This entry was posted on Tuesday, December 11th, 2018 at 8:00 am and is filed under Action, Reviews, Thriller. You can follow any responses to this entry through the RSS 2.0 feed. You can skip to the end and leave a response. Pinging is currently not allowed.

14 Responses to “The Foreigner”

  1. Really liked this one. Jackie gets his name above the title but this is mostly Brosnan’s movie I feel and he gives a real good performance here. Campbell keeps things moving and the one real action scene we get is a great argument on why to cast Chan in this other than he’s been slowly moving to ‘heavy’ dramatic roles as of late.

  2. Saw this one because it was available on a looong flight, and I’m glad I did — way better than I’d expected from the trailers, which made it look eminently skippable. Jackie Chan is a personal hero of mine and this felt like the dream part for an aging action superstar. He got to be the “Taken” style creaky-looking dad who the bad guys should NOT have fucked with. And I agree with geoffreyjar that Brosnan killed it.

  3. Much like Vern’s recent Overlord/Robin Hood viewings, I caught this one because my car was being repaired and I didnt want to hang around at the dealership. (Followed up by Branaugh’s Murser On The Orient Express).

    Thought this was solid as hell. Its the kinda movie they stopped making in like 2003. Thought Chan was pretty good (feels like a late period Arnold movie plot) and he did a fine job and show hes still got the moves, even if they’re a little slower. (Though I would love another upbeat Chan role. Here’s hoping Shanghai Dawn is a reality)

    And yeah, it’s more Brosnan’s flick, and he knocks it out. (And props to the Martinez score)

  4. Campbell also directed two episodes from the first season of HOMICIDE: LIFE ON THE STREET, including the “Three Men and Adena” episode that helped bolster it’s profile early on. He also directed the television version of EDGE OF DARKNESS, notably featuring a score from Eric Clapton.

    https://www.youtube.com/watch?v=eteUUZ8U4Bs

  5. I also have a soft spot for Campbell’s “No Escape” because the cast is badass.

  6. The funny thing about “old Jackie” is he’s still aged up.

    If you want to see upbeat Jackie there’s still Bleeding Steel and Kung Fu Yoga Out there.

    I don’t necessarily feel late period Jackie needs to be serious. He can still be fun like in Karate Kid. I know he wants to show his dramatic chops and I guess in American movies that just means grieving your dead kids, but I think there are still better ways to utilize him.

  7. This is a really weird movie, because if you remove Jackie Chan from the plot, I’m pretty sure everything plays out exactly the same. He’s completely superflous, to where its like….this is a kinda ok IRA political movie, oh right Jackie Chan is here for a few scenes.

  8. I really liked this one, to the extent that I wish I’d seen it in the theater. Chan and Brosnan are giving it everything they’ve got, Campbell’s direction is rock-solid, and that Martinez score is fantastic. Damn, now I gotta go see what it did at the BO, coz I definitely wouldn’t mind another Chan vs. Bond flick.

  9. This wasn’t exactly what I expected, but I really dug it all the same. Jackie was less front and center than the trailers promised, but it’s still a great role that’s maybe has more of an impact because its doled out in small doses. And when he does get to do his action movie thing, it does not disappoint.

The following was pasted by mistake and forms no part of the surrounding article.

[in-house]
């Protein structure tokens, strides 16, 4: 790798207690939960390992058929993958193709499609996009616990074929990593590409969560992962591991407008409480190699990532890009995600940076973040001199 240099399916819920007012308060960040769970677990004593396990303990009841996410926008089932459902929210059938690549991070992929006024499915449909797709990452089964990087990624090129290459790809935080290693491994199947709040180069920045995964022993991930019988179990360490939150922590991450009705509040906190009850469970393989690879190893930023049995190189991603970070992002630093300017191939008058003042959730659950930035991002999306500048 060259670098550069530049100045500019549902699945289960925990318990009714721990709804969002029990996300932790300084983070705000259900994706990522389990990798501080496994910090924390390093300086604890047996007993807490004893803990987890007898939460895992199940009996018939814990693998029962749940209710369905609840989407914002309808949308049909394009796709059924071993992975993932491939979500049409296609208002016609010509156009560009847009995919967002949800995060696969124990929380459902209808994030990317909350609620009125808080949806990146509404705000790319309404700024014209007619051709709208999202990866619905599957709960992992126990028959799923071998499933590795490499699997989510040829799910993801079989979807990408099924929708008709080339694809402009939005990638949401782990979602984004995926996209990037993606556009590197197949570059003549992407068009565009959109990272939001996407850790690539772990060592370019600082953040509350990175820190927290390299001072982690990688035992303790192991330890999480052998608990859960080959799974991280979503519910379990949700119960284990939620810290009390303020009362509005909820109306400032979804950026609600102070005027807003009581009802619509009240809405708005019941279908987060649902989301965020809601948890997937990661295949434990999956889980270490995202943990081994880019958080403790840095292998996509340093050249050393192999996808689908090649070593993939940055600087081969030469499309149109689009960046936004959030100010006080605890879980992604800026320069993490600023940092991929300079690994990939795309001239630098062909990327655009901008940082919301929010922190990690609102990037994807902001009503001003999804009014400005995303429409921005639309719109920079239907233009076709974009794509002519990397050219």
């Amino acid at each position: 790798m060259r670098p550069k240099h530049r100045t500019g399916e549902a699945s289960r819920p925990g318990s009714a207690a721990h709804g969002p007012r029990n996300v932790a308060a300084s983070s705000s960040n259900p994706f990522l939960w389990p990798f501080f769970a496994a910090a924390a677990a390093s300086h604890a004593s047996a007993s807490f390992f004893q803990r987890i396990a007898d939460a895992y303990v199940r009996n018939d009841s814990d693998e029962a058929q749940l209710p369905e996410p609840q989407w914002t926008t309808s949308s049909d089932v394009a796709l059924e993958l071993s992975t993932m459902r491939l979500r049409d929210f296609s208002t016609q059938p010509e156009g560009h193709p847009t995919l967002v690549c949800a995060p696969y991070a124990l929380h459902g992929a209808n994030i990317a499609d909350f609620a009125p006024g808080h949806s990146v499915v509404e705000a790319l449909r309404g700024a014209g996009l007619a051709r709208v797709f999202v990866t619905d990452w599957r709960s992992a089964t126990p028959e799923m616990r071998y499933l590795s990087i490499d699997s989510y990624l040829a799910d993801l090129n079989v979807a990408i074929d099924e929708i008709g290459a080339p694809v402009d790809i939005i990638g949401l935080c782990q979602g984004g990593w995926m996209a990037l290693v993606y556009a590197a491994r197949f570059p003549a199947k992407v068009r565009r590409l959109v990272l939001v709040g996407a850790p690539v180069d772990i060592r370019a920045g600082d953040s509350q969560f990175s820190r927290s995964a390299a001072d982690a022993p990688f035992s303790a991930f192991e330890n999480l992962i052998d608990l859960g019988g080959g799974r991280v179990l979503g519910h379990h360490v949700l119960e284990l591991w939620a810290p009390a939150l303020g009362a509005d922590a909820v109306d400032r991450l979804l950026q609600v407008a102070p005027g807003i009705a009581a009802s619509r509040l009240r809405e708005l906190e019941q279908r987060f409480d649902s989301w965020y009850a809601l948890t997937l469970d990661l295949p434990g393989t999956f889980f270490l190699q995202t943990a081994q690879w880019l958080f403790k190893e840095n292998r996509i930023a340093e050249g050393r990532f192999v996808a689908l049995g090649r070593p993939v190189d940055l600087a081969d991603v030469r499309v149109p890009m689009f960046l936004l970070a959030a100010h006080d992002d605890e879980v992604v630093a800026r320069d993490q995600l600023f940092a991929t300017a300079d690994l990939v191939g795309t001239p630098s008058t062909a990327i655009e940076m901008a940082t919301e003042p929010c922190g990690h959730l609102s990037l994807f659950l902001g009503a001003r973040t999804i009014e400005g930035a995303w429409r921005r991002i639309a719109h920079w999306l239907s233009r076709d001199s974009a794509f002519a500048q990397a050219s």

Halfway through the movie, I thought to myself, “This is like those international thrillers that they used to pump out semi-regularly in the 80s or 90s.” And I was not surprised to find out it was based on what must be one of those dad-thriller paperbacks. But the fact that the kind of story it tells is such a throwback somehow makes it seem more refreshing.

  10. Also, it’s kind of funny that Brosnan’s character is very clearly based on Gerry Adams. I’m not steeped in Irish politics, but I wonder how that played in Northern Ireland and Ireland proper.

  11. The politics as the weak point of this movie. What could have passed in 1992 just simply isn’t relevant these days. But the movie itself is really good. We have to go back to NEW POLICE STORY to find Jackie in a similar mode.

    I’m doing a Jackie Chan retrospective on my own page these days, and I’ve picked 15 movies from the great man’s career. THE FOREIGNER is the one it ends with.

  12. Nice review Vern!

    I was surprised how much I liked this. I don’t know how well it played in Ireland, North or South, but as someone who lived in London in the ’80s and lost a lot of time to bombs and bomb scares, I was taken aback at how much I enjoyed Jackie dishing out some payback to Brosnan’s Adams-a-like.

    Campbell, journeyman though he may be, does a fine job with these mourning-fathers-out-for-the-truth stories, though Jackie can’t get close to Bob Peck in the original TV series of Edge of Darkness in the sad dad stakes.

    I’m not sure how big the pool of Northern Irish actors is, but I noticed a fair bit of overlap in the cast between this and A BAD DAY FOR THE CUT, which is a solid “You killed my Ma!” revenge movie set in Northern Ireland that I am very happy to recommend. Never underestimate a farmer.

    And in case my opening remark seems partisan, I’ll also recommend ’71, which makes it pretty clear the bloody Brits were up to no good in Northern Ireland, while it also neatly channels ASSAULT ON PRECINCT 13.

  13. A Chinese man who worked for the CIA during the war in Vietnam going after the IRA 20 years after they laid down their guns, is a stretch in any case. Why didn’t they just tell us it was the early 90s?

  14. RBatty024
    The role is probably based more on Martin McGuinness who actually was the Deputy First Minister for a time
    And as for how it was received in Northern Ireland, I’m from that particular part of the world and I doubt anyone has even heard of this movie.
    I’ve barely heard about it and I’m a Jackie Chan fan and even I didn’t know it had an IRA plotline.
    So don’t worry, as far as I know, no cars were burnt out as a result of this film